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Our Lamb has conquered; let us follow. The Moravian seal. Hallo again to all.

We suspect it's been a while since you read a happy church news headline. This is the nature of the headline beast: to draw in by shock, rather than by awe or joy or gentleness. As students, we learned the effectiveness of this 'pyramid' format in telling stories. One starts with the sharpest, pointiest end of everything, and explicates on down through details, any of which may be skipped by a reader in a rush. It is a measure of our cultural indebtedness to newspapers during the last two centuries that this mode of discourse has entered many disciplines—teaching, preaching, legal argument, medicine and sport all now share in the headline followed by pyramid model of conveying information.

If you have been reading only headlines this year, you will have missed two of the twenty-first century's most substantial pieces of Anglican good news.

The first story is from New Zealand, where Methodists and Anglicans have entered into a covenant relationship that may proceed to full ecclesiastical unity within our lifetime. The early history of Christianity in New Zealand is characterised by a level of competitiveness among denominations that would astonish most modern religious people. Anglicans and Methodists in particular excelled at mutual dislike, viewing one another's successes as enviable and regrettable. Recent decades have seen a softening of old boundaries, a re-examination of the substantial agreement across denominations, and a movement toward sincere cooperation in light of common faith and common goals. The newest step in this refreshing change of attitudes involves Māori and Pākehā churchfolk on equal footing as unity is built up across cultural and theological difference.

The second such story is as yet in potential form, set to be voted on by the General Convention of the Episcopal Church USA during its triennial meeting later this summer. It will almost certainly give legislative force to a formal process of growing together in sacramental fellowship by American Episcopalians and members of the Unitas Fratrum, known more commonly as Moravians. Both groups are today relatively small American churches with a history of occasional enmity; their commitment to a serious new look at what they hold in common can only bode well in this light. In this proposed full communion agreement, each group will maintain its own traditions and structural form in the near term even as ways to foster closer unity become matters of common policy.

Hearts warmed!Both movements toward church reunion are all the more meaningful for us as Anglicans because each goes some distance in righting old Anglican wrongs. The Wesleyan movement, born in the Church of England and intending always to live within it, found itself soon squeezed out and bereft of support. Moravians likewise looked to Anglicans without much success early in their modern history for affinity and encouragement. For reasons too complex to discuss here, Anglicans lost through inaction or wrong action the ability to benefit in an important historical moment from these powerful, heartful religious movements. This summer pulls our streams of faith gently back together where they might have always been, and the result will be stronger and richer church communities—hearts strangely warmed, perhaps, and some closer following of the Lamb.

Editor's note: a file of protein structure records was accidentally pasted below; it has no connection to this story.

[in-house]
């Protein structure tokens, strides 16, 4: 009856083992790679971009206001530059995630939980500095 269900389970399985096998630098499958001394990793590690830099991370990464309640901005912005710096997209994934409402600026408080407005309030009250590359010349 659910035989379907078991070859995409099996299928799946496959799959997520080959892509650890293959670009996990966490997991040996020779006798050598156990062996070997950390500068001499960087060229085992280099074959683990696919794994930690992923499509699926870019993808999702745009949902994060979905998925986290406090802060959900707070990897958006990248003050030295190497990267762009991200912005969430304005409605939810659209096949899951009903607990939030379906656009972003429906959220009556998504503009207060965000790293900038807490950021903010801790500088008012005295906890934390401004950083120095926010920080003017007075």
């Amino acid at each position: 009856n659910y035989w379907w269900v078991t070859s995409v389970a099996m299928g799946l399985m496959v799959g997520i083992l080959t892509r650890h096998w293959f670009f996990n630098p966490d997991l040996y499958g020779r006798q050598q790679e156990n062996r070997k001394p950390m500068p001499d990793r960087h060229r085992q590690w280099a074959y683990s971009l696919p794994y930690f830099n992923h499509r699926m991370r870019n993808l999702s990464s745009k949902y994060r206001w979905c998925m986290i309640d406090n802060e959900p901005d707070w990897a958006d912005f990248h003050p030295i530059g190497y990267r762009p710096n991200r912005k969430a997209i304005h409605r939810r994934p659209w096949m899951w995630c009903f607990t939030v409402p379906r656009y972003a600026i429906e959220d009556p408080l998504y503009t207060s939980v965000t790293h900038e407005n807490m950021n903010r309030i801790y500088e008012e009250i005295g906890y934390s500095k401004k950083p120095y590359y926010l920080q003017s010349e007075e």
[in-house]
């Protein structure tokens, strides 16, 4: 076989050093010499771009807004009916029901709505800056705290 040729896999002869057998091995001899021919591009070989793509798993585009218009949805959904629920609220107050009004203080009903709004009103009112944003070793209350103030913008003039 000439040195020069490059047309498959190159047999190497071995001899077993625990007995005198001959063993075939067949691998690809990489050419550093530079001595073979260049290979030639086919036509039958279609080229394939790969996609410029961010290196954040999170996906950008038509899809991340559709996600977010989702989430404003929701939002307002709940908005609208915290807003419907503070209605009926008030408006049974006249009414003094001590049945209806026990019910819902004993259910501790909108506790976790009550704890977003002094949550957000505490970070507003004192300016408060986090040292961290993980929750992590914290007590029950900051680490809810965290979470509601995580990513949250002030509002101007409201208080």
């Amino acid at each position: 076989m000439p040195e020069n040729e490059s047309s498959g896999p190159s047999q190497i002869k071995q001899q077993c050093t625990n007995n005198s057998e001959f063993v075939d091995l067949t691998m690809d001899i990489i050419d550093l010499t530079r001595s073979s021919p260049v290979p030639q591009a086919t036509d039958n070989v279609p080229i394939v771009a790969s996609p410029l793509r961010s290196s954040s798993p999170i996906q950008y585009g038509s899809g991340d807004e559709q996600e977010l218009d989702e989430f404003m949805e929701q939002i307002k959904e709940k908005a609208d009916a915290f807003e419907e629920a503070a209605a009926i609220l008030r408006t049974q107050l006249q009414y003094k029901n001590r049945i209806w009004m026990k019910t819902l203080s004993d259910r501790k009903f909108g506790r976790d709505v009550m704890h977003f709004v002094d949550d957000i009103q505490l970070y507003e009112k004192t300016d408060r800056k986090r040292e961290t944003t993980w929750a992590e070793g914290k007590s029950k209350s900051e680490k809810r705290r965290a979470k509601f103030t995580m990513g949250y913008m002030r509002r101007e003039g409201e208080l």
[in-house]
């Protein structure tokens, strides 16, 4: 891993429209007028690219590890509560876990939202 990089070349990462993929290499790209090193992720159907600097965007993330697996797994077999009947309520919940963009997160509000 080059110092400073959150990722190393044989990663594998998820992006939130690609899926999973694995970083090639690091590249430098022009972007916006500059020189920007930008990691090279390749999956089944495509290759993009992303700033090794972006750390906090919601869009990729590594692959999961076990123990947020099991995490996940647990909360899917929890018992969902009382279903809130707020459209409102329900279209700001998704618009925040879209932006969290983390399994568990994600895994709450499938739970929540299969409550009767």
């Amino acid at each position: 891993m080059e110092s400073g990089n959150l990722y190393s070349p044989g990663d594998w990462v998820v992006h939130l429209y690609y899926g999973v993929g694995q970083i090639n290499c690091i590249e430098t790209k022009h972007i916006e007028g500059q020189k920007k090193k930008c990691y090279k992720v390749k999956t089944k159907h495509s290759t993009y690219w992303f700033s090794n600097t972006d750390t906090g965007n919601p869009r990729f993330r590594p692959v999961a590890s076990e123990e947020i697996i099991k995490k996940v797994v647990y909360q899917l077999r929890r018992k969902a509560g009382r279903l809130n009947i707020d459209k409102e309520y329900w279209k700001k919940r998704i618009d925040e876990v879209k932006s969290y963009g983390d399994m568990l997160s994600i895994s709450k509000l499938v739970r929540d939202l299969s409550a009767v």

It is possible to view such pieces of occasional good news, products though they are of honest deliberation over much time, as just flashes in the pan and sparks among the stubble. Neither will heal a major breach of Christian fellowship between East and West—or newer breaches between North and South. Neither will solve a deep niggling theological riddle that has wasted very much ink, paper, bile and energy outside of tiny groups of unusual people. But these stories of building-up communion will be good news nonetheless, bandaids on the skinned knees of the Body of Christ to aid its healing cut by cut. (It is worth noting, too, that similar agreements among Methodists, Moravians and Anglicans are already in force in the UK.) These movements toward connection, within relationship, creative and supportive of intentional love among those separated through geography and history, are essential as we

Tell of how the ascended Jesus
Formed a people for his own;
How a hundred men and women
Turned the known world upside down,
To its dark and furthest corners
By the Wind of Whitsun blown. (The New English Hymnal 142; Hymnal 1980 507, alt.)

Such good, substantial news reminds us that church history is ours to be made as well as studied, lived as well as learned. Dig past the headlines and snipelines; there's good news—and Good News—for those who do.

See you next week.


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Last updated: 7 June 2009

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